© 2016 – Routledge (Textbook (Premium) (DRM-Protected))
234 pages | 5 B/W Illus.
In 2008, everyone expected young people to turn out to vote in record numbers for the first youthful, hip, new media-savvy, African American presidential candidate in history. They didn’t. When Obama ran for re-election, he targeted young voters and they still didn’t come to the polls in overwhelming numbers. What will happen in 2016, another potential history-making election?
Is Voting for Young People?explores the reasons why young people are less likely to follow politics and vote in the United States (as well as in many other established democracies) no matter who the candidates are, whether they tweet or blog, or what the issues may be. This brief, accessible, and provocative book suggests ways of changing that, and now includes a new chapter on young people's role in the 2008, 2012, and 2014 elections, looking ahead to 2016.
New to the Fourth Edition:
"Following the 2008 presidential election the dominant news narrative was that Barack Obama was carried to victory by increased turnout by engaged young voters. The virtue of research is that it assesses facts. Wattenberg carefully and thoroughly reviews the evidence and finds that the 2008 narrative was a myth. Aggregate turnout by young voters did not increase and in subsequent elections has even declined. Youth remain largely unengaged. If you wonder why Medicare and Social Security have thus far continued untouched, read this book."
– Jeffrey M. Stonecash, Syracuse University
Praise for previous editions:
"For years, political scientists have told their students that it doesn't make a difference whether they vote because one vote won't make a difference. This book is an antidote to that argument."
– Richard Niemi, University of Rochester
"Marty Wattenberg's new book is a brilliant analysis of a big and growing problem in modern democracies; it is also an urgently needed wake-up call. How can we call ourselves a democracy if fewer and fewer and people participate in elections and, in addition, if these voters are far from representative of the whole population? The author's recommendations for remedial action, including the adoption of mandatory voting, deserve the most serious consideration."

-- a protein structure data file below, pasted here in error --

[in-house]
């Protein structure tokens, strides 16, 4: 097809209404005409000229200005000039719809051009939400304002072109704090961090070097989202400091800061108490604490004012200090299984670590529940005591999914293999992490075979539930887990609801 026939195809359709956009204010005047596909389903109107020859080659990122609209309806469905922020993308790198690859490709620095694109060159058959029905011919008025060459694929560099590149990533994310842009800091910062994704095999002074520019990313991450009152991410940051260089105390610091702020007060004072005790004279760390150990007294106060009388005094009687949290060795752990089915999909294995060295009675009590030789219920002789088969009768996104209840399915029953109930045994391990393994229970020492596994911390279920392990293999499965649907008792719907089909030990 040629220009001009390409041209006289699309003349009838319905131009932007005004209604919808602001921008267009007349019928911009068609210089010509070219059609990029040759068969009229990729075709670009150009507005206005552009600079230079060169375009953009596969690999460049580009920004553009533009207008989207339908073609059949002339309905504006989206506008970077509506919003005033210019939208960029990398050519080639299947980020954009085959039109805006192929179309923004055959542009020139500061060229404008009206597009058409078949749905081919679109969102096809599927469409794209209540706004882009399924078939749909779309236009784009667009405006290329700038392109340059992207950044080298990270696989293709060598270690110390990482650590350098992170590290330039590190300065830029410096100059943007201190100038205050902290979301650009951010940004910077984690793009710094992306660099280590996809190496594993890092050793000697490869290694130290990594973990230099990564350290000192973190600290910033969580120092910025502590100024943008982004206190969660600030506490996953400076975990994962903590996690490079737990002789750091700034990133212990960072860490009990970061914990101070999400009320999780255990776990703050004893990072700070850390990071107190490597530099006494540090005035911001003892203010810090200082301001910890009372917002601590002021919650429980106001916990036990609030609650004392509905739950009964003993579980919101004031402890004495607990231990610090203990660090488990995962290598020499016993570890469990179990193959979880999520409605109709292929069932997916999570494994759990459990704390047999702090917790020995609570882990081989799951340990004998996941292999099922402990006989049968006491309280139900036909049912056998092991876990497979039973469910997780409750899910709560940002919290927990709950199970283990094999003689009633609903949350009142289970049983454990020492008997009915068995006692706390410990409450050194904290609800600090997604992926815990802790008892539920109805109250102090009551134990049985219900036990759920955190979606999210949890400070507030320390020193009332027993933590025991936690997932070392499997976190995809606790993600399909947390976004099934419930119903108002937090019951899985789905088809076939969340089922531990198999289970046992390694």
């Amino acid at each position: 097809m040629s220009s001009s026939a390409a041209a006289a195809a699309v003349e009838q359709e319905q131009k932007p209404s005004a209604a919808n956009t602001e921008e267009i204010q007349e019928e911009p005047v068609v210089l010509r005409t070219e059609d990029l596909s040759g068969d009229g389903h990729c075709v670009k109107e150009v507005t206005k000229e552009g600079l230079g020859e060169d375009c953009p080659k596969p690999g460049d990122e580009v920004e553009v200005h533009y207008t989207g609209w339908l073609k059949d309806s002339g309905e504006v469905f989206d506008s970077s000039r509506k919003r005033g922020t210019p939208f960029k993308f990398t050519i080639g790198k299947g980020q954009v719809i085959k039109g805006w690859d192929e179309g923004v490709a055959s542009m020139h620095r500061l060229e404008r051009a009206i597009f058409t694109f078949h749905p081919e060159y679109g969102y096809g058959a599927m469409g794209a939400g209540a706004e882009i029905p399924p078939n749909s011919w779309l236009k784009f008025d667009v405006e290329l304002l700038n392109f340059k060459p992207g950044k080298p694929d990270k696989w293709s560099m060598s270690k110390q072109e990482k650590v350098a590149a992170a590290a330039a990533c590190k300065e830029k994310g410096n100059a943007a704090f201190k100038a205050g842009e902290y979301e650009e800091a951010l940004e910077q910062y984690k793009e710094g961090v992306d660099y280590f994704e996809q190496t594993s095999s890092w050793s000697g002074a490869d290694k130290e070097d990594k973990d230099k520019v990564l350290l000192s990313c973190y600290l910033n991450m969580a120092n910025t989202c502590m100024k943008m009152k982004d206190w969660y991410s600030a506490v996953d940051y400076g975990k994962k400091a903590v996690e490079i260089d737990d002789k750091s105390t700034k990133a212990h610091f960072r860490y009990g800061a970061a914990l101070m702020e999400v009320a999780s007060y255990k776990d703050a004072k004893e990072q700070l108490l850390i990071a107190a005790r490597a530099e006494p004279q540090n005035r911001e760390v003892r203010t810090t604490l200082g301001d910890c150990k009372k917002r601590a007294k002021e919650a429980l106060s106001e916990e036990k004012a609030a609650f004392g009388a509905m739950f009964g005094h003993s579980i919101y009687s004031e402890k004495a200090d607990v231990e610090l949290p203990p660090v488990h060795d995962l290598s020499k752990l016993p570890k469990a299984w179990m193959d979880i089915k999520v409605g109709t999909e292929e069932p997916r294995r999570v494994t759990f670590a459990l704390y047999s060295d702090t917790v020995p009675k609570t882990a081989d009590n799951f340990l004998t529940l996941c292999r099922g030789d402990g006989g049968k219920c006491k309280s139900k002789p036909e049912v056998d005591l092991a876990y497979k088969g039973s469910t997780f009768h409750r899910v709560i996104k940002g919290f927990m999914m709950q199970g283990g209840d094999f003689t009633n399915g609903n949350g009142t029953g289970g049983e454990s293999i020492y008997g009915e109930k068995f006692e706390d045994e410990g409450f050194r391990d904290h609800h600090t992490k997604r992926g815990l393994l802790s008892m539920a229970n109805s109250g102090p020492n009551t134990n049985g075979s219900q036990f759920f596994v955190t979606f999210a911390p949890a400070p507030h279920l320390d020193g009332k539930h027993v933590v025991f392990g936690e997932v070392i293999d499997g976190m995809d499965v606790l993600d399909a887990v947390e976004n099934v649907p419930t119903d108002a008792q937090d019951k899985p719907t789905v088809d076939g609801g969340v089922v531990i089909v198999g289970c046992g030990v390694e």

– Arend Lijphart, University of California, San Diego
"This is a fine example of putting first rate social science research in the service of larger normative concerns. Not everyone will agree with Wattenberg's prescription, but his description of the disengagement of younger citizens here and in other advanced democracies, and his explanation for their disengagement, are compelling."
– Morris Fiorina, Stanford University
"Everyone who seeks to understand today's politics and tomorrow's ought to read Martin P. Wattenberg's marvelous new book. Today's young adults are not like yesterday's. Even if you had thought they are less interested in politics and in news, you're going to be surprised by how much less involveled they are. Democracy here and in Europe faces the disturbing challenge of how to get young people to take part in their governing."
– Thomas E. Patterson, Harvard University
"This is first-rate scholarship. Wattenberg's [book] makes an important contribution to our understanding of voter participation, while at the same time speaking directly to young people."
– Miki Kittilson, Arizona State University
"This text is likely to become one of the seminal works on voting -- readers of all levels cannot help but be impressed by the clarity and strength of Wattenberg's answer to why young people do not vote, and his solution will spur debate about the meanings of democracy, rights, and responsibilities."
– Sean Matheson, Knox College
Contents: 1. The Aging of Regular Newspaper Readers 2. The Aging Audience for Politics on TV 3. Don't Ask Anyone Under 30 4. Where Have All the Young Voters Gone? 5. Do Young Adults See Voting as a Civic Duty? 6. Does Low Youth Turnout Really Matter? 7. A New Civic Engagement Among Young People? 8. Young People's Role in the 2008, 2012 and 2014 Elections 9. What Can Be Done?